The Backlash Against Wikileaks

Did the whistle-blowing site go too far?

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The 92,000 pieces of military intelligence on Afghanistan released by the website WikiLeaks have shaken up public perceptions of the Afghan war, the media, and the U.S. relationship with Pakistan. But now many are questioning Wikileaks' tactics, asking if the shadowy website went a step too far. This same pattern emerged in April, when Wikileaks released of a video showing Iraqi civilians killed by a U.S. helicopter, raising international fury against the military's attack and cover-up, but later spurring hard questions for Wikileaks itself. Here's what observers today are saying about the latest Wikileaks release and Wikileaks chief Julian Assange.

Just clicking at random in the Wikileaks War Diary reveals the names of Afghan sources you hope will not be targeted as a result of this leak: Simon Hermes, head of the United Nations Assistance Mission in Afghanistan; Mohammed Moubin, who met with the Paktika Provincial Reconstruction team in 2006; Gul Said, who was assisting the PRT near the American Base at Bagram. On and on it goes, name after name of "collaborators" with the U.S. military, name after name of people whose lives are now in direct danger. ... Many of the operations he details through these leaks are still ongoing, and many of the people involved in them are still there, hoping these leaks don’t make them into targets for assassination. Indeed, Adam Serwer, a staff writer for The American Prospect, tweeted this morning, "Former Military Intelligence Officer sez of wikileaks, 'Its an AQ/Taliban execution team’s treasure trove.'"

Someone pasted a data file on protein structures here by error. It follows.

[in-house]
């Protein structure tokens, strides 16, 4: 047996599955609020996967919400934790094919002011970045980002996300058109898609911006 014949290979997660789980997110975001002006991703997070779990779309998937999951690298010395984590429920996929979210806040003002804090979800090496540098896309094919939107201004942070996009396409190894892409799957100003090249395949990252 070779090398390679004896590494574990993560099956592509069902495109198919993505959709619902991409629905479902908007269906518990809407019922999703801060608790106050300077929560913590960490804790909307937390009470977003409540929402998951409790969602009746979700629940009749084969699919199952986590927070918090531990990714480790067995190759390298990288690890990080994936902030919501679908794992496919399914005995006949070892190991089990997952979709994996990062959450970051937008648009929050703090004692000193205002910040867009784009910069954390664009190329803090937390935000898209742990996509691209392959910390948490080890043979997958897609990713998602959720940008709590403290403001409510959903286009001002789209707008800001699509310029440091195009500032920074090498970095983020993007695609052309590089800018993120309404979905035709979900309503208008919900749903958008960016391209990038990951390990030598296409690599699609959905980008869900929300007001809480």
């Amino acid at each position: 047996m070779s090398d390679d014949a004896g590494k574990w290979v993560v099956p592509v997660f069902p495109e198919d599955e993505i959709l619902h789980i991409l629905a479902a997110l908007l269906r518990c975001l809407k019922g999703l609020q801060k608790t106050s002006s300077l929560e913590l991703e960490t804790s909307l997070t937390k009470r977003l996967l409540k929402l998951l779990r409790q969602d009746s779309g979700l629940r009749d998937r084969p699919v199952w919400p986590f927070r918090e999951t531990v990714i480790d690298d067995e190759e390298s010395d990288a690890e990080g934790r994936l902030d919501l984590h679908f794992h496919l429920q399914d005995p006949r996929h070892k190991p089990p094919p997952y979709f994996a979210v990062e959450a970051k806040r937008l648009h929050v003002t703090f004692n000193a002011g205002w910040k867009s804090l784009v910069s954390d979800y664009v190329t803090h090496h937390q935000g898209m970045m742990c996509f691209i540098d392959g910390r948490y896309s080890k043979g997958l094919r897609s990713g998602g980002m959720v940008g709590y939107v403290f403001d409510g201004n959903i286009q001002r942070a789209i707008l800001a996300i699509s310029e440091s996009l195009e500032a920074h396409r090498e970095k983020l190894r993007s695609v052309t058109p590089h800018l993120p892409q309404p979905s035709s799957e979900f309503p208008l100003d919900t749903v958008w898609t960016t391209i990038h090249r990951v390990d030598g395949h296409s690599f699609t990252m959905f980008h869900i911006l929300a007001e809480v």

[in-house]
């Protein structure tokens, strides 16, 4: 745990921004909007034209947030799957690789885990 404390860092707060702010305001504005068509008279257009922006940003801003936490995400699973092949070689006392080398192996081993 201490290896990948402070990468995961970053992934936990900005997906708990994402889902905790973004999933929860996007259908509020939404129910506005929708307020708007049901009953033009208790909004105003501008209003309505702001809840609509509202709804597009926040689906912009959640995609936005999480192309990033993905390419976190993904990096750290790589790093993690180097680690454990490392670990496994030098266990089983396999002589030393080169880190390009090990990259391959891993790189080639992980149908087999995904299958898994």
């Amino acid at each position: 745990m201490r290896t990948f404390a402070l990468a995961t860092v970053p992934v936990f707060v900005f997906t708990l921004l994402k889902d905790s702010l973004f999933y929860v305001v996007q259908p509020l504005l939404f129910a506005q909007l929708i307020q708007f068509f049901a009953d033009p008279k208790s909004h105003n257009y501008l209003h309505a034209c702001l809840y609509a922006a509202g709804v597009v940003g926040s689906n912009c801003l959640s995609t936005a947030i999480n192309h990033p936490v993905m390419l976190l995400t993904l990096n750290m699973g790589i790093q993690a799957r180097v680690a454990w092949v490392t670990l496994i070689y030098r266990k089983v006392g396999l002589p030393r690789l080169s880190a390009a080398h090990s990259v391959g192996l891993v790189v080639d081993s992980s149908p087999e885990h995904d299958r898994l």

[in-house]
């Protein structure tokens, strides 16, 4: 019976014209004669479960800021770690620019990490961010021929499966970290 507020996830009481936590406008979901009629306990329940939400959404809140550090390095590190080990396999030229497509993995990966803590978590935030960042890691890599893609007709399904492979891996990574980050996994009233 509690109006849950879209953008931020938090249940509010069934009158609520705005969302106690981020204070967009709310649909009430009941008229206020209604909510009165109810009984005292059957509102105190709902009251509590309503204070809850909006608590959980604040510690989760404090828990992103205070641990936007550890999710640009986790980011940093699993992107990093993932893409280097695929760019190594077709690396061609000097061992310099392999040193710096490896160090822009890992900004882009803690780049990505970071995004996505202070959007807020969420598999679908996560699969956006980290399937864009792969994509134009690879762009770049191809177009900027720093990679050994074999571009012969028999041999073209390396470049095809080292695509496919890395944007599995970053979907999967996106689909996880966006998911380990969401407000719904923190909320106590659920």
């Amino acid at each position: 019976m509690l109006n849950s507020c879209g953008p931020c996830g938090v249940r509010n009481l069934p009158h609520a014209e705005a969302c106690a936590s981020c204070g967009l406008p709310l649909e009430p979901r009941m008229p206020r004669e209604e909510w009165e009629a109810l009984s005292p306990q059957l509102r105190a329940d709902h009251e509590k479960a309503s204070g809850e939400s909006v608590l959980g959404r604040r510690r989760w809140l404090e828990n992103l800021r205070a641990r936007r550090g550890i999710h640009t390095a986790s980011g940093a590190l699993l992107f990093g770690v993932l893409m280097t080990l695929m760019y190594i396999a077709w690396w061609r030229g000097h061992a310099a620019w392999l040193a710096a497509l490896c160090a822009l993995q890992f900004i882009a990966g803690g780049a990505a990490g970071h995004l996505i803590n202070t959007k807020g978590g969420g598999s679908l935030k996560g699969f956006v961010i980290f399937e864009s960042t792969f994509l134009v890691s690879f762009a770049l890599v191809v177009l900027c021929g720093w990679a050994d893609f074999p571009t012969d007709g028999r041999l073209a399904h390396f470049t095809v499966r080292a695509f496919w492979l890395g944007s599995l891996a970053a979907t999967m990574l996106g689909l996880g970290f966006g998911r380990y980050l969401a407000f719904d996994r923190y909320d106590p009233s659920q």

In WikiLeaks’s world, though, that’s not their problem. They’re exposing secrets, consequences be damned. But there will be serious, and deadly, consequences from WikiLeaks’s War Diary archive.
  • 'Reckless and Destructive'  Afghanistan veteran Andrew Exum writes in the New York Times, "Mr. Assange says he is a journalist, but he is not. He is an activist, and to what end it is not clear. ... If his desire is to promote peace, Mr. Assange and his brand of activism are not as helpful as he imagines. By muddying the waters between journalism and activism, and by throwing his organization into the debate on Afghanistan with little apparent regard for the hard moral choices and dearth of good policy options facing decision-makers, he is being as reckless and destructive as the contemptible soldier or soldiers who leaked the documents in the first place."
  • Pentagon Papers? Not Even Close  Mother Jones' Adam Weinstein writes, "Here's a cliche for you: A little knowledge is a dangerous thing. And here's a fact: A little knowledge is precisely what Julian Assange and his WikiLeaks cohorts have given us in the 'Afghan War Diary.' The intimation by Assange (and the media outlets he cherry-picked to preview the data) is that these are the Pentagon Papers of the Afghan war. Certainly there are a few eyebrow-raising details in the bunch, as Mark Mazzetti, Chris Chivers & Co. at the New York Times point out. But in truth, there's not much there. I know, because I've seen many of these reports before—at least, thousands of similar ones from Iraq, when I was a contractor there last year. ... Most of this information is tactical nuts and bolts, devoid of context, and largely useless."
  • Wikileaks Working to Improve Image  The Wall Street Journal's Jessica Vascellaro writes, "People familiar with the matter say Mr. Assange is frustrated that some of the site's other disclosures, such as a database of military procurements in Iraq and Afghanistan, didn't garner more attention. Some senior members of the group also want to combat the perception that the site is veering into the realm of opinion, one of the people said. The site took flak from some commentators for editing the 2007 Iraq video and for dubbing the video 'Collateral Murder.'"
This article is from the archive of our partner The Wire.